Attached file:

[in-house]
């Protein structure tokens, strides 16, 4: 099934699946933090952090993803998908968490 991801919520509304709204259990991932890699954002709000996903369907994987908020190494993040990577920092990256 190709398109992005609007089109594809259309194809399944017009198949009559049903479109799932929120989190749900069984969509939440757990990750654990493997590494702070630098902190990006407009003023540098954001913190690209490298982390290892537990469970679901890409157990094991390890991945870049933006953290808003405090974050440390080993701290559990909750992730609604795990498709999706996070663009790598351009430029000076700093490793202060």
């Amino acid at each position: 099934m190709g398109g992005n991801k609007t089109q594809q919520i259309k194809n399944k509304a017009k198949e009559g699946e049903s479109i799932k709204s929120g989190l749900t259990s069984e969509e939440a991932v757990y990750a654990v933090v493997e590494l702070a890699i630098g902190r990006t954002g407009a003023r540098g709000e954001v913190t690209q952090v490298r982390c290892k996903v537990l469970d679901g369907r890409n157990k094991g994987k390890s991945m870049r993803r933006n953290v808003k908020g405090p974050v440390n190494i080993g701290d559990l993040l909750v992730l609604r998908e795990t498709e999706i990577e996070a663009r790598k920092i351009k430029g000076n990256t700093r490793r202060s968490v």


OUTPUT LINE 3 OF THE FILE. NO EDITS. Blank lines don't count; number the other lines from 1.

């Amino acid at each position: 099934m190709g398109g992005n991801k609007t089109q594809q919520i259309k194809n399944k509304a017009k198949e009559g699946e049903s479109i799932k709204s929120g989190l749900t259990s069984e969509e939440a991932v757990y990750a654990v933090v493997e590494l702070a890699i630098g902190r990006t954002g407009a003023r540098g709000e954001v913190t690209q952090v490298r982390c290892k996903v537990l469970d679901g369907r890409n157990k094991g994987k390890s991945m870049r993803r933006n953290v808003k908020g405090p974050v440390n190494i080993g701290d559990l993040l909750v992730l609604r998908e795990t498709e999706i990577e996070a663009r790598k920092i351009k430029g000076n990256t700093r490793r202060s968490v």